We are aware that stress is one of the main causes of different illnesses, and we are also aware that practicing meditation can significantly reduce stress levels, and though we may not know how, due to the meditation many illnesses and medical problems can be treated, thus our overall health can be improved.
I have been practicing mindfulness meditation and Reiki for six years, and I have experienced an amazing changes in many aspects of my life. However, I believe that meditation practice needs more attention and popularization, thus, any new findings in different science fields can shed some light on the benefits of meditation that people should be aware of.
These are the latest interesting studies that showed how meditation helped reduce stress levels, and how certain illnesses and addictions saw significant improvement.
Transcendental Meditation May Reduce Risk of Death, Heart Attack and Stroke
Many researches and studies confirmed that transcendental meditation can offer benefits for treating cardiovascular diseases. A study conducted at the Medical College of Wisconsin in Milwaukee gathered randomly picked African Americans with heart disease to investigate the benefits of Transcendental Meditation stress-reducing program. One group practice meditation for about 20 minutes twice a day, and the other attended health education classes. During 5 years of follow up the group who meditated were 48 percent less likely to have a heart attack, stroke or to die. Moreover, the group who practiced meditation reported lower blood pressure and less stress and anger. The researchers indicated that by reducing stress and developing a better mind-body connection due to meditation, people can improve rates of the epidemic disease. According to the researchers, now physicians can safely prescribe this stress-reducing program.
Mindfulness Meditation Reduces Tobacco Craving for 60 Percent
The main enemy of self control is stress, anxiety, depression, anger and emotional pain. For many who have ever tried to reduce or quit smoking, stressful situation caused many problems and shook their determination. In an interesting study, which was published in the Early Edition of the Proceedings of the National Academy of Sciences, scientists used specific training approach, that is, mindfulness meditation, on the areas of brain related to self control to see if smokers could reduce their tobacco use. Participants in the study were volunteers who only wanted to reduce daily stress to be able to perform better, however, they end up reducing smoking by 60 percent due to the stress reduction.
The training with mindfulness meditation, known as Integrative Body-Mind Relaxation, was designed to improve self-control pathway related to addiction. The participants who went through IBMT training experienced a significant decrease in craving for cigarettes, and some of them reported the improvement after attending the training. The researchers believe that meditation is able to help with coping the symptoms of addiction by reducing stress and enhancing self-control. Mindfulness meditation in general promotes personal control and self-awareness, and though more research needs to be done, scientists believe that this training could help with other addictions as well. The most interesting thing in this study is that mindfulness meditation helped those who had no intention to quit smoking.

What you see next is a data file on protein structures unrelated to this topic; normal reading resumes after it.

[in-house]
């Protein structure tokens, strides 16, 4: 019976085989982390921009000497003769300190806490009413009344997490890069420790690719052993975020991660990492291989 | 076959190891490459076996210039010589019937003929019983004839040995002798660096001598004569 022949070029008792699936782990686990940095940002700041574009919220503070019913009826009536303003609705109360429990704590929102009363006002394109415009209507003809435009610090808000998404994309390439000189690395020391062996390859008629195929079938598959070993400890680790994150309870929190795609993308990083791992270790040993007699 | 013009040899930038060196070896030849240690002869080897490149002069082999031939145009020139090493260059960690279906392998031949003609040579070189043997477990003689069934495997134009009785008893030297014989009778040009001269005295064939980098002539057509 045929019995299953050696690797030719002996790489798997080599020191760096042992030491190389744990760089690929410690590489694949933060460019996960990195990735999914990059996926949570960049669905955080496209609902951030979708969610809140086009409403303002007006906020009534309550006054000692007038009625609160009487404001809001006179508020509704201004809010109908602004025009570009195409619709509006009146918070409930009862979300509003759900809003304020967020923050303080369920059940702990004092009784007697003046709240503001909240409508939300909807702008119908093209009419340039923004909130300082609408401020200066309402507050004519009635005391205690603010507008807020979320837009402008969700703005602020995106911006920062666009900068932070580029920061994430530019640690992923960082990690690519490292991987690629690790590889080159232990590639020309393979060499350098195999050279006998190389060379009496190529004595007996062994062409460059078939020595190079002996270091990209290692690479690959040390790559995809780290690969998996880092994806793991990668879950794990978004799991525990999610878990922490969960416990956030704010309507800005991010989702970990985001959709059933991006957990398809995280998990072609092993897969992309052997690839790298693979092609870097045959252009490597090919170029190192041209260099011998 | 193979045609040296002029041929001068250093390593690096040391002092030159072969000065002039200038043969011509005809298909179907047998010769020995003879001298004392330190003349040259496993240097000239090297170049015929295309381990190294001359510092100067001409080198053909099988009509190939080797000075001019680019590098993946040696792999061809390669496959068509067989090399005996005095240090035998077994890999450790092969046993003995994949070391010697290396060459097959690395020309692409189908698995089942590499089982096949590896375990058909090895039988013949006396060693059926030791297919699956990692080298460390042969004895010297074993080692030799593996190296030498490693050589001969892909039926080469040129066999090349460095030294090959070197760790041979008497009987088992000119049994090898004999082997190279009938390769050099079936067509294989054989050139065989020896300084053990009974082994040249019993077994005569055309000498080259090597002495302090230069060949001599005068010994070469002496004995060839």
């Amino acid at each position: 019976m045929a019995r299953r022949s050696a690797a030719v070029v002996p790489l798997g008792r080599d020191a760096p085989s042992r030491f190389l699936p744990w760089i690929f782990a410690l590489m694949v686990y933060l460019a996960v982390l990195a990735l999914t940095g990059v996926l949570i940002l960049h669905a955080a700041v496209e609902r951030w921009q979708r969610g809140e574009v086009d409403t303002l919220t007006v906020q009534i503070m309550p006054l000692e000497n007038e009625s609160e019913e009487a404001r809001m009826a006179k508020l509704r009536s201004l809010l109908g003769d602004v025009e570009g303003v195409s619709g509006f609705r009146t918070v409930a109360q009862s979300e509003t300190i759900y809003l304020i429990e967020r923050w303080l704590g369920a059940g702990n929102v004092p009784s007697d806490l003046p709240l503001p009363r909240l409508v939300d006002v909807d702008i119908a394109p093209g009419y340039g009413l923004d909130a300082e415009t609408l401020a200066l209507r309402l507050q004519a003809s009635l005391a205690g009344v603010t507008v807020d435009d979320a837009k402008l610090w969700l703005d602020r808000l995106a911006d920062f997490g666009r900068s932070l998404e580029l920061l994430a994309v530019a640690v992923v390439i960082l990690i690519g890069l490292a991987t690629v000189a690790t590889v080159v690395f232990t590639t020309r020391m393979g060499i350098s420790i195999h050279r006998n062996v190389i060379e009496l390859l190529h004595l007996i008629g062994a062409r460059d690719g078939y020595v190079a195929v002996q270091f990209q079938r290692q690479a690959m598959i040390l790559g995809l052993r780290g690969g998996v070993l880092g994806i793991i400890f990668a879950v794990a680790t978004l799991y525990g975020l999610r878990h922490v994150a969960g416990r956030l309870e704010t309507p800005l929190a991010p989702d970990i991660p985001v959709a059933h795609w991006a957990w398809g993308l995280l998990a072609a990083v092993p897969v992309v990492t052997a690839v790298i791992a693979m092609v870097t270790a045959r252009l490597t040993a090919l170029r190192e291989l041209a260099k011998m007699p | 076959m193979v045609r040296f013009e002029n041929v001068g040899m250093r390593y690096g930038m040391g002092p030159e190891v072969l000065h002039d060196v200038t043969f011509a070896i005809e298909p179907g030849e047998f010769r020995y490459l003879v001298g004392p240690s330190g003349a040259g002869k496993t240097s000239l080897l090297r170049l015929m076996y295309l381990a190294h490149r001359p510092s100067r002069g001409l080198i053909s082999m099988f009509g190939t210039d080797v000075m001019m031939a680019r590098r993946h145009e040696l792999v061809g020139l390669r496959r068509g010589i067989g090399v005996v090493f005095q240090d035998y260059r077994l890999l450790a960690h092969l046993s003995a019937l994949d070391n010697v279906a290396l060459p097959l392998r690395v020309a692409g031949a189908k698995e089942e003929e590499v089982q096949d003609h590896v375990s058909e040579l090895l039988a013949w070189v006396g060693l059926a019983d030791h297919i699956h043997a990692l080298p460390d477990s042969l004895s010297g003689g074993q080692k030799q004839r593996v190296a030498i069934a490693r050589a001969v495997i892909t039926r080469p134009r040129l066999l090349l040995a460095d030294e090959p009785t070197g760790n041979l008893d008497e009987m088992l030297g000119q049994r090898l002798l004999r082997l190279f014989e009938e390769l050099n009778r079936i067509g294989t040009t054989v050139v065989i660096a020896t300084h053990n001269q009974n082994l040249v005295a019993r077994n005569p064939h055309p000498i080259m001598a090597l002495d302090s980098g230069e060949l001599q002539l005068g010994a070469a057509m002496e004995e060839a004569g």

Mindfulness Stress Reduction Practice Helps Lower Blood Pressure
In this new research, which was published in Psychosomatic Medicine: Journal of Biobehavioral Medicine, 56 women and men with prehypertension (blood pressure higher than desirable, but not that high for drugs to be prescribed) participated in a study to determine the benefits of Mindfulness-based stress reduction for lowering blood pressure. The group who was assigned to mindfulness program, practiced three main types of mindfulness skills: sitting meditation, yoga exercises and body scan exercises. The other group received lifestyle advice and muscle-relaxation activity. Blood pressure measurements were compared, and the results showed that the group who practiced MBSR had significant reduction in clinic-based blood pressure measurements (systolic blood pressure decreased by an average of nearly 5 millimeters of mercury (mm Hg) and diastolic blood pressure saw a reduction of nearly 2 mm Hg). In the group who didn’t participate in MBSR, systolic blood pressure had a decrease of less that 1 mm Hg, and diastolic blood pressure an increase of 1 mm Hg.
According to the researchers, MBSR, when combined with lifestyle modification, can be an appropriate treatment for blood pressure in the prehypertensive range, and it can also prevent or delay the need for antihypertensive medications.
Mindfulness-based stress reduction has already shown great results in alleviating stress, treating depression and anxiety and in other health conditions. This study is the first to show the specific results of the impact of MBSD on blood pressure.
Robert H. Schneider, Clarence E. Grim, Maxwell V. Rainforth, Theodore Kotchen, Sanford I. Nidich, Carolyn Gaylord-King, John W. Salerno, Jane Morley Kotchen, and Charles N. Alexander. Stress Reduction in the Secondary Prevention of Cardiovascular Disease: Randomized, Controlled Trial of Transcendental Meditation and Health Education in Blacks. Circ Cardiovasc Qual Outcomes, November 13 2012 DOI: 10.1161/CIRCOUTCOMES.112.967406
Y.-Y. Tang, R. Tang, M. I. Posner. Brief meditation training induces smoking reduction. Proceedings of the National Academy of Sciences, 2013; DOI: 10.1073/pnas.1311887110
J. W. Hughes, D. M. Fresco, R. Myerscough, M. H. M. van Dulmen, L. E. Carlson, R. Josephson. Randomized Controlled Trial of Mindfulness-Based Stress Reduction for Prehypertension. Psychosomatic Medicine, 2013; 75 (8): 721 DOI: 10.1097/%u200BPSY.0b013e3182a3e4e5